Bachelor of Science in Interior Design
The BS in interior design requires 68 semester hours in interior design courses, including:
- A first-year portfolio review that is required before advancing to the second-year major courses.
- 39 semester hours taken at the upper level.
- A summer interior design internship between the junior and senior years.
See the course catalog for a complete list of course offerings and descriptions.
TCU interior design majors learn how to shape our environments — where we live and work. Through interior design theory and practical, hands-on projects, you’ll develop the creativity, knowledge and design skills to envision and construct great spaces. At TCU, our faculty composed of industry professionals teach you principles and elements of design, drafting techniques, concept development, computer modeling, lighting and visual presentation skills.
At TCU, you’ll learn by doing, stepping outside the classroom to turn your ideas into action. All interior design students complete an internship between the third and fourth year in the program, and many are hired at the companies where they interned. Examples of internship placements for interior design students include:
- Wilson & Associates
- Mark Hampton LLC by Alexa Hampton
- Joseph Minton
- Christopher Coleman – New York City
From understanding the principles of lighting and indoor air quality to working in teams and communicating your design ideas effectively, you’ll be prepared for successful careers in manufacturing, furniture production, design showrooms, retailing, real estate and facilities management.
The TCU interior design program is accredited by The Council for Interior Design Accreditation. CIDA has continuously accredited the curriculum since 1978. The CIDA-accredited program prepares students for the opportunity to complete the necessary steps to obtain state licensing or registration. This major is for the student planning a career as a licensed or registered designer with interior design and/or architectural firms.
What is TCU’s interior design portfolio review?
Similar to review procedures commonly used in interior design programs across North America, TCU conducts a qualifying portfolio review in the spring of the 1st year in the program. Interior design pre-majors submit pre-designated projects from the first year interior design courses. This series of projects constitute “the portfolio”. This procedure provides assessment of the body of work as a whole, outside of the grading processes in individual courses. Through the portfolio review process, the Interior Design faculty assess the skill sets to determine a student’s aptitude for success in the interior design program. Skill sets assessed are listed in the Portfolio Review Rubric.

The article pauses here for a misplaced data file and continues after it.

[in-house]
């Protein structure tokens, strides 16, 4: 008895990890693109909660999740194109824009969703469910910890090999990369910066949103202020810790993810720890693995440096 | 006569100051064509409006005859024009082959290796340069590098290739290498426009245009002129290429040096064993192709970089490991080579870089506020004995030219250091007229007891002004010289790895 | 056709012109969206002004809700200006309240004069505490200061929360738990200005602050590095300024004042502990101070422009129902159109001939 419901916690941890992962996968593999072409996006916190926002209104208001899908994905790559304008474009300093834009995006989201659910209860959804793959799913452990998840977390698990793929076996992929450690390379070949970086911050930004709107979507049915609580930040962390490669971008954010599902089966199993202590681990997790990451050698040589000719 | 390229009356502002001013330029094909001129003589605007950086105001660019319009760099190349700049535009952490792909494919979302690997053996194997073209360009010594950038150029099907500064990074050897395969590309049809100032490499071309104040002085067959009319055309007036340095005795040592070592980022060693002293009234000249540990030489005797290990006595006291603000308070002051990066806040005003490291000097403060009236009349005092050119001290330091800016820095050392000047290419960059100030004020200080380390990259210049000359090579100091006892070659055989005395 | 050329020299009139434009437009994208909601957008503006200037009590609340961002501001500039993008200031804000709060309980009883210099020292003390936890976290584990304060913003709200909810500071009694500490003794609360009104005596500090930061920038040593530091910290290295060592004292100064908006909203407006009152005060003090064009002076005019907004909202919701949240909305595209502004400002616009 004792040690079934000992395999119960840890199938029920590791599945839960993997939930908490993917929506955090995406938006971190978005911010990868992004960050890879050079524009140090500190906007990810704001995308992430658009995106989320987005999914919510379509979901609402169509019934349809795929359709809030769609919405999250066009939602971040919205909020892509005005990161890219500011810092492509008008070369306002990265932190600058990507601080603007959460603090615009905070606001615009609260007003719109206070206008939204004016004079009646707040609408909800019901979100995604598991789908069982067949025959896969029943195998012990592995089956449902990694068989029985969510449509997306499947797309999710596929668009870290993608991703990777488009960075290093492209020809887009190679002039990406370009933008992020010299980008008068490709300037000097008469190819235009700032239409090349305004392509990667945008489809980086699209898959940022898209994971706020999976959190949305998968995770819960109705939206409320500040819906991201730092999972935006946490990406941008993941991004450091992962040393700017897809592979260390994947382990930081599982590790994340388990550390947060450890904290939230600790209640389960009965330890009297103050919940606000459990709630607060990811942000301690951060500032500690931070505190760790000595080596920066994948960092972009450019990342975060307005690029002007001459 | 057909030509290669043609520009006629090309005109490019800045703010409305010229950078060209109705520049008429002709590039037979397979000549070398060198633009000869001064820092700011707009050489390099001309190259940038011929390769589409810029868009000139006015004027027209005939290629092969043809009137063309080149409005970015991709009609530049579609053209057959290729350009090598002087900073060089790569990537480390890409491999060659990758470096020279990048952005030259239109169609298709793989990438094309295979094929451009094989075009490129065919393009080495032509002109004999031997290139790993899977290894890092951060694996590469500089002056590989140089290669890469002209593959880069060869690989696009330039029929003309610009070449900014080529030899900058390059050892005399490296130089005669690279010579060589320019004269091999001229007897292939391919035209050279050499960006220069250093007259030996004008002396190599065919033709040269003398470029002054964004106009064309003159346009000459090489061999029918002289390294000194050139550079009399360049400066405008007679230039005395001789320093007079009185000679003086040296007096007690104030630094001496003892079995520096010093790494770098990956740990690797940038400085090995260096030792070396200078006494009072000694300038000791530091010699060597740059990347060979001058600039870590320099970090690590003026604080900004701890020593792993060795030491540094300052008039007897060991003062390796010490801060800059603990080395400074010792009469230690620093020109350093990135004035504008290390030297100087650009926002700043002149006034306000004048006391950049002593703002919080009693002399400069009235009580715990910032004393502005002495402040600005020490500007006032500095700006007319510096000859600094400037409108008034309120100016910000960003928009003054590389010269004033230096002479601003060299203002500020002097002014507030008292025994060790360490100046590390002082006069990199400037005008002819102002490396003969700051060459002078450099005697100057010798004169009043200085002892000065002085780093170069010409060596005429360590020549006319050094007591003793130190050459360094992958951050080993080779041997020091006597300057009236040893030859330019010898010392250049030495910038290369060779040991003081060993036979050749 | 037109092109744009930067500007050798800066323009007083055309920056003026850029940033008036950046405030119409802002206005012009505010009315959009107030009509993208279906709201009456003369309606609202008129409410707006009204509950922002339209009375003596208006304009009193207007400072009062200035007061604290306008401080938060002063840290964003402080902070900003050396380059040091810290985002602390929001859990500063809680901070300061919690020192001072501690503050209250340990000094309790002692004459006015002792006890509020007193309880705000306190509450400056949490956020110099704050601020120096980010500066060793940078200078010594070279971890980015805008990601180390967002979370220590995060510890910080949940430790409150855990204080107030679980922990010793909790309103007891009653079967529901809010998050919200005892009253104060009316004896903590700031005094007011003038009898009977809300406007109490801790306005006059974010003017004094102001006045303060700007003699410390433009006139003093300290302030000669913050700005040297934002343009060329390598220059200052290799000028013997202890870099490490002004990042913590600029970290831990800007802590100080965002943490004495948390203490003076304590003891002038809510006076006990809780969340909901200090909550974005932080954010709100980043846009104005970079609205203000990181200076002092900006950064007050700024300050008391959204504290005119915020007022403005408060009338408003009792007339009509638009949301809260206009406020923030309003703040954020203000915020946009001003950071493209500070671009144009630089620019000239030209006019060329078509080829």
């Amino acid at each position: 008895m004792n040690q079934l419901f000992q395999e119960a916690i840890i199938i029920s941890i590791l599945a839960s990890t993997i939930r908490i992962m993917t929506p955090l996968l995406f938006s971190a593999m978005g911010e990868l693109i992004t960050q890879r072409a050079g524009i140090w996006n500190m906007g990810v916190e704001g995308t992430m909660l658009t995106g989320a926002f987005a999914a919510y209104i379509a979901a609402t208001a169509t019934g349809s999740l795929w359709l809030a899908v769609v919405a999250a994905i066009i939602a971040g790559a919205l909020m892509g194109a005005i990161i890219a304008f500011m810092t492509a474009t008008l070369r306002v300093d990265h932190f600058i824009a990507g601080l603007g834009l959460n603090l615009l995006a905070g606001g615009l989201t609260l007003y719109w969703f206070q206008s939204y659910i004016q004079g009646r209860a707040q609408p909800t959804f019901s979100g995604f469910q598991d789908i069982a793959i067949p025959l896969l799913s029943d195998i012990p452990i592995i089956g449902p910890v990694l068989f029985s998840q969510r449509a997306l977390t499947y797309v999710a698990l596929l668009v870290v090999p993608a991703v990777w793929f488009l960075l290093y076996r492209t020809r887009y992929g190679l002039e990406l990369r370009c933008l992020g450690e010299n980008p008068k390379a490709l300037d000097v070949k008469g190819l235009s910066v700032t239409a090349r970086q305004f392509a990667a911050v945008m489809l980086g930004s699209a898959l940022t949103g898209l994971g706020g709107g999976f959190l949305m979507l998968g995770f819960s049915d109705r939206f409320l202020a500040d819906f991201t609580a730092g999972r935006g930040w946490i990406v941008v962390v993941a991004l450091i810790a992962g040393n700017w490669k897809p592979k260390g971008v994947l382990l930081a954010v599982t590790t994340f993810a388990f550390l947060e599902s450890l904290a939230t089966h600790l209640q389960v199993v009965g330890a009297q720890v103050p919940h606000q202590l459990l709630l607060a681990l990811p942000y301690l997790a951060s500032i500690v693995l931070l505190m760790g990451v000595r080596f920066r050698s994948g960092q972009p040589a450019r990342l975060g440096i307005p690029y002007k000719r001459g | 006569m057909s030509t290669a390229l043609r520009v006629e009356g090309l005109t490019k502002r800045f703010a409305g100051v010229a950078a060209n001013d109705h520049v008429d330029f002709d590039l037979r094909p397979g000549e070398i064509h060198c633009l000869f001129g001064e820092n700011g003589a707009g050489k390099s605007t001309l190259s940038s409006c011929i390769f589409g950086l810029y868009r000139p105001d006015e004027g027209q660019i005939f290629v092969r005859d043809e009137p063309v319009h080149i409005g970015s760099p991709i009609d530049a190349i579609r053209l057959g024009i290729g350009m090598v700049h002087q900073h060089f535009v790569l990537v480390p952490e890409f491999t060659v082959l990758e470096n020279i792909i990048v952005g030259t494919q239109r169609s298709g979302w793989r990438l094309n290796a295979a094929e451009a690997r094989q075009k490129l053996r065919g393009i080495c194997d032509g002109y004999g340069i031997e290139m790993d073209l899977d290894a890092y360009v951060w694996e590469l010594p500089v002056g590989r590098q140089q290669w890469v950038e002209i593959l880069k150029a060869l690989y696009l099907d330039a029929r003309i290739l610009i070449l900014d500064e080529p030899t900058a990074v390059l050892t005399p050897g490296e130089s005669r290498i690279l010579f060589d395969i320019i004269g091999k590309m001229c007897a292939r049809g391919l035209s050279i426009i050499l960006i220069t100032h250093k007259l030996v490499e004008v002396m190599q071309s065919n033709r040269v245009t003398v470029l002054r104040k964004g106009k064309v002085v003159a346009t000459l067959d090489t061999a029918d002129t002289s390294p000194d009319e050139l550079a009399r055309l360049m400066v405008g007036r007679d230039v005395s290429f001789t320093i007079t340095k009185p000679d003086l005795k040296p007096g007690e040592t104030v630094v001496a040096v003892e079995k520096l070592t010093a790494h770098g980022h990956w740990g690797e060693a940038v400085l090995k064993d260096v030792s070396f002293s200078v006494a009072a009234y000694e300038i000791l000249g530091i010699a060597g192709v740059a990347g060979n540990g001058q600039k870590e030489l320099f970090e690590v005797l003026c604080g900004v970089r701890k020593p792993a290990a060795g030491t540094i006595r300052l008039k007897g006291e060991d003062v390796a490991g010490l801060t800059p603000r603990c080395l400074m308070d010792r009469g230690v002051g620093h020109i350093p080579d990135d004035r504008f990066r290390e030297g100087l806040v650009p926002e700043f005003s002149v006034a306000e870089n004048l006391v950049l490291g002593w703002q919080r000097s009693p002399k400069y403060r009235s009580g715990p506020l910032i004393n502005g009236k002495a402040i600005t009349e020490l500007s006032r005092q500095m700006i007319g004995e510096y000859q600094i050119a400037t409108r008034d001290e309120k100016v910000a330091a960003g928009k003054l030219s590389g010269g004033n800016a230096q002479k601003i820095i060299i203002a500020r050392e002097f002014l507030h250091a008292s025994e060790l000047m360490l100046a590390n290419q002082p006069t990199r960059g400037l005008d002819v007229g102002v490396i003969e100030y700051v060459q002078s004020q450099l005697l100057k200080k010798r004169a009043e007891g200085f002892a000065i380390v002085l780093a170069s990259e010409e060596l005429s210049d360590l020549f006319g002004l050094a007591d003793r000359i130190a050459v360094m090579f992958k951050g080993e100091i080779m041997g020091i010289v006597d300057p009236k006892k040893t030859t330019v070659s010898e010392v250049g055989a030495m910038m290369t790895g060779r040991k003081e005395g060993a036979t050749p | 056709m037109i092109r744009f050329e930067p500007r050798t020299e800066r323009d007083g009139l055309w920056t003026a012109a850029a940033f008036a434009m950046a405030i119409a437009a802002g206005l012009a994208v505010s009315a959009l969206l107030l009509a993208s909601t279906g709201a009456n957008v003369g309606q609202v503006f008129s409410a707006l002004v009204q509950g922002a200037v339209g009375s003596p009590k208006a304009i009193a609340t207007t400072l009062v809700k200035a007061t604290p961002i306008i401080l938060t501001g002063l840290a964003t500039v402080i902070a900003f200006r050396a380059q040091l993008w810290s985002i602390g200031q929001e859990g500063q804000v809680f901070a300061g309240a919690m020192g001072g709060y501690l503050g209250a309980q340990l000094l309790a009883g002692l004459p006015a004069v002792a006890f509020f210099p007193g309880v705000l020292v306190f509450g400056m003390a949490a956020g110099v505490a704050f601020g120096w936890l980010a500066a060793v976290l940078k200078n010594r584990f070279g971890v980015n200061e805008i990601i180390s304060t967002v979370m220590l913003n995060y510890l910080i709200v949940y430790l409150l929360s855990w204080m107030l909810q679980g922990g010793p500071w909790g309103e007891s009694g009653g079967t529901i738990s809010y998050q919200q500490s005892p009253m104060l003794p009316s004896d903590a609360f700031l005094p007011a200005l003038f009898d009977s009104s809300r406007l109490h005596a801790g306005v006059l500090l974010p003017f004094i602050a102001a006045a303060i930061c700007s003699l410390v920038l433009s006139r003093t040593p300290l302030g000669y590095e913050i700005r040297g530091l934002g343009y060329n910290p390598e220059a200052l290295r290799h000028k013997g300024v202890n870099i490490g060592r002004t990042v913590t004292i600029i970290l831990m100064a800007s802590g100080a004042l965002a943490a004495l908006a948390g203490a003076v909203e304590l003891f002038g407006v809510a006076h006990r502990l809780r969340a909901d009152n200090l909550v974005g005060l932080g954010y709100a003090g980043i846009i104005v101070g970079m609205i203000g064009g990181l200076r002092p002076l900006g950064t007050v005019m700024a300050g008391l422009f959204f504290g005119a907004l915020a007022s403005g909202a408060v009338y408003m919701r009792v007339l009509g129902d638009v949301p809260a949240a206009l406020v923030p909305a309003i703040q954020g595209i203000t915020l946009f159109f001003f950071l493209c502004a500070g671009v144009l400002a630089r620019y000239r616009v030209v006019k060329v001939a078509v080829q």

What is the purpose of the portfolio review?
The first year portfolio review insures a competitive, high-quality program of serious, motivated individuals. It is critical for TCU’s interior design program to maintain a strong reputation amongst the professional design community from which our graduates are placed in internships and hired post-graduation. High standards set and maintained for the program elevate the value of the TCU interior design degree. Choosing to participate in the portfolio review will assist in discovering a student’s level of aptitude for a highly competitive profession, before committing an extraordinary amount of time and credit hours to the interior design major. Only students who participate in and pass the portfolio review may change their major to Interior Design and enroll in the 2nd year interior design courses.
Why can’t anyone who wants to be an interior design major continue to the 2nd year of studies in the program?
Successful passage of the portfolio review ensures students are prepared for advanced-level studio coursework. Studio coursework is at the center of an interior designer’s education. For interior design majors, the work produced in the design studios provides the entry point to internship and full-time employment. Therefore it is critical to set up the studio environment for the best possible student learning outcomes in upper level design studios. Considering that development of design solutions requires significant one-on-one work between faculty and student during each class meeting, appropriate class sizes are established and maintained for optimal student learning.
Transfer students wishing to apply for the interior design program must submit a comprehensive portfolio to the attention of the interior design program coordinator after they have been accepted to the University. Detailed portfolio requirements, deadlines and procedure are available from the IDFM main office. All portfolio decisions are final. It is the transfer student’s responsibility to be aware of and comply with departmental procedure.
All students declaring the interior design major should refer to the posted laptop policy. This policy will be updated annually in late spring with detailed system specifications, software requirements and program policies. Students should purchase the required software packages after acceptance into the interior design program and passage of the first-year portfolio review. Enrolled students are required to have a PC laptop computer and legally licensed CAD, 3D modeling, presentation and productivity software for use in their interior design courses.
The TCU interior design program does not endorse any particular computer manufacturer, brand or vendor. The specifications for interior design emphasize performance over any particular brand, but it must be a PC computer. Interior design courses will teach the software programs from the Microsoft Windows platform. Students will be responsible for resolving their own laptop technical issues.
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